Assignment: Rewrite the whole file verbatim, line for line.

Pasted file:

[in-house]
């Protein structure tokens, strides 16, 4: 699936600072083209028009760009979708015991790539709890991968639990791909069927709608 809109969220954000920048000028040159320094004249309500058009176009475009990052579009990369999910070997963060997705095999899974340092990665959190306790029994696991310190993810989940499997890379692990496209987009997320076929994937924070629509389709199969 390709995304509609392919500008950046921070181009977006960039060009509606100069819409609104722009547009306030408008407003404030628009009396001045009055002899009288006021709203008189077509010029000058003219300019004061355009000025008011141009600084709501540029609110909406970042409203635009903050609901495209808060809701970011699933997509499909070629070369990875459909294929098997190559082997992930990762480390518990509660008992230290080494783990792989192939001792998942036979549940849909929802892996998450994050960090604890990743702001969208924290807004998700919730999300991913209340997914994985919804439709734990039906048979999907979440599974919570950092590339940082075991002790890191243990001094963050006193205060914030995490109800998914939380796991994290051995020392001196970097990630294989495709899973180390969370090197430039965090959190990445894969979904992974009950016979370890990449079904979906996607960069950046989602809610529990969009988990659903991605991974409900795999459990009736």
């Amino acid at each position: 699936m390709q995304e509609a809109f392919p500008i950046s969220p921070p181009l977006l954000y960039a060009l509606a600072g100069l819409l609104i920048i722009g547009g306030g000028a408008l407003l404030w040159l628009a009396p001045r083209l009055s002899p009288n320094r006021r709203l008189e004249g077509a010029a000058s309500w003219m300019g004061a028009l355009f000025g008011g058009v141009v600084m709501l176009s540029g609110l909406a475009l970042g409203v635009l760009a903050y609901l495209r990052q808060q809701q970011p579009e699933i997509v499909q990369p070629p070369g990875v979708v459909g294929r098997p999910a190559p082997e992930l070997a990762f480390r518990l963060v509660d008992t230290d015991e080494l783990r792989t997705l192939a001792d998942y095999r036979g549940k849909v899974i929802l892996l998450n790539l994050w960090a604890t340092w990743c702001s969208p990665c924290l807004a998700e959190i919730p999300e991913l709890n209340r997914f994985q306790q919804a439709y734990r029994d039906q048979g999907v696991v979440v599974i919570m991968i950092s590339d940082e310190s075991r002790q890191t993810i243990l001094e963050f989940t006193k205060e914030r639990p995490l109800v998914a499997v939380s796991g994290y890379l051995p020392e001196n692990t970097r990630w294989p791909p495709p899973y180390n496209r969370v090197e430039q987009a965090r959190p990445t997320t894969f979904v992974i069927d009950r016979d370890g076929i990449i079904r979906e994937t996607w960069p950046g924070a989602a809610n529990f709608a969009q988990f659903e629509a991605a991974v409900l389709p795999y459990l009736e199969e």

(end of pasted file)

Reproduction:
[in-house]
């Protein structure tokens, strides 16, 4: 699936600072083209028009760009979708015991790539709890991968639990791909069927709608 809109969220954000920048000028040159320094004249309500058009176009475009990052579009990369999910070997963060997705095999899974340092990665959190306790029994696991310190993810989940499997890379692990496209987009997320076929994937924070629509389709199969 390709995304509609392919500008950046921070181009977006960039060009509606100069819409609104722009547009306030408008407003404030628009009396001045009055002899009288006021709203008189077509010029000058003219300019004061355009000025008011141009600084709501540029609110909406970042409203635009903050609901495209808060809701970011699933997509499909070629070369990875459909294929098997190559082997992930990762480390518990509660008992230290080494783990792989192939001792998942036979549940849909929802892996998450994050960090604890990743702001969208924290807004998700919730999300991913209340997914994985919804439709734990039906048979999907979440599974919570950092590339940082075991002790890191243990001094963050006193205060914030995490109800998914939380796991994290051995020392001196970097990630294989495709899973180390969370090197430039965090959190990445894969979904992974009950016979370890990449079904979906996607960069950046989602809610529990969009988990659903991605991974409900795999459990009736």
């Amino acid at each position: 699936m390709q995304e509609a809109f392919p500008i950046s969220p921070p181009l977006l954000y960039a060009l509606a600072g100069l819409l609104i920048i722009g547009g306030g000028a408008l407003l404030w040159l628009a009396p001045r083209l009055s002899p009288n320094r006021r709203l008189e004249g077509a010029a000058s309500w003219m300019g004061a028009l355009f000025g008011g058009v141009v600084m709501l176009s540029g609110l909406a475009l970042g409203v635009l760009a903050y609901l495209r990052q808060q809701q970011p579009e699933i997509v499909q990369p070629p070369g990875v979708v459909g294929r098997p999910a190559p082997e992930l070997a990762f480390r518990l963060v509660d008992t230290d015991e080494l783990r792989t997705l192939a001792d998942y095999r036979g549940k849909v899974i929802l892996l998450n790539l994050w960090a604890t340092w990743c702001s969208p990665c924290l807004a998700e959190i919730p999300e991913l709890n209340r997914f994985q306790q919804a439709y734990r029994d039906q048979g999907v696991v979440v599974i919570m991968i950092s590339d940082e310190s075991r002790q890191t993810i243990l001094e963050f989940t006193k205060e914030r639990p995490l109800v998914a499997v939380s796991g994290y890379l051995p020392e001196n692990t970097r990630w294989p791909p495709p899973y180390n496209r969370v090197e430039q987009a965090r959190p990445t997320t894969f979904v992974i069927d009950r016979d370890g076929i990449i079904r979906e994937t996607w960069p950046g924070a989602a809610n529990f709608a969009q988990f659903e629509a991605a991974v409900l389709p795999y459990l009736e199969e």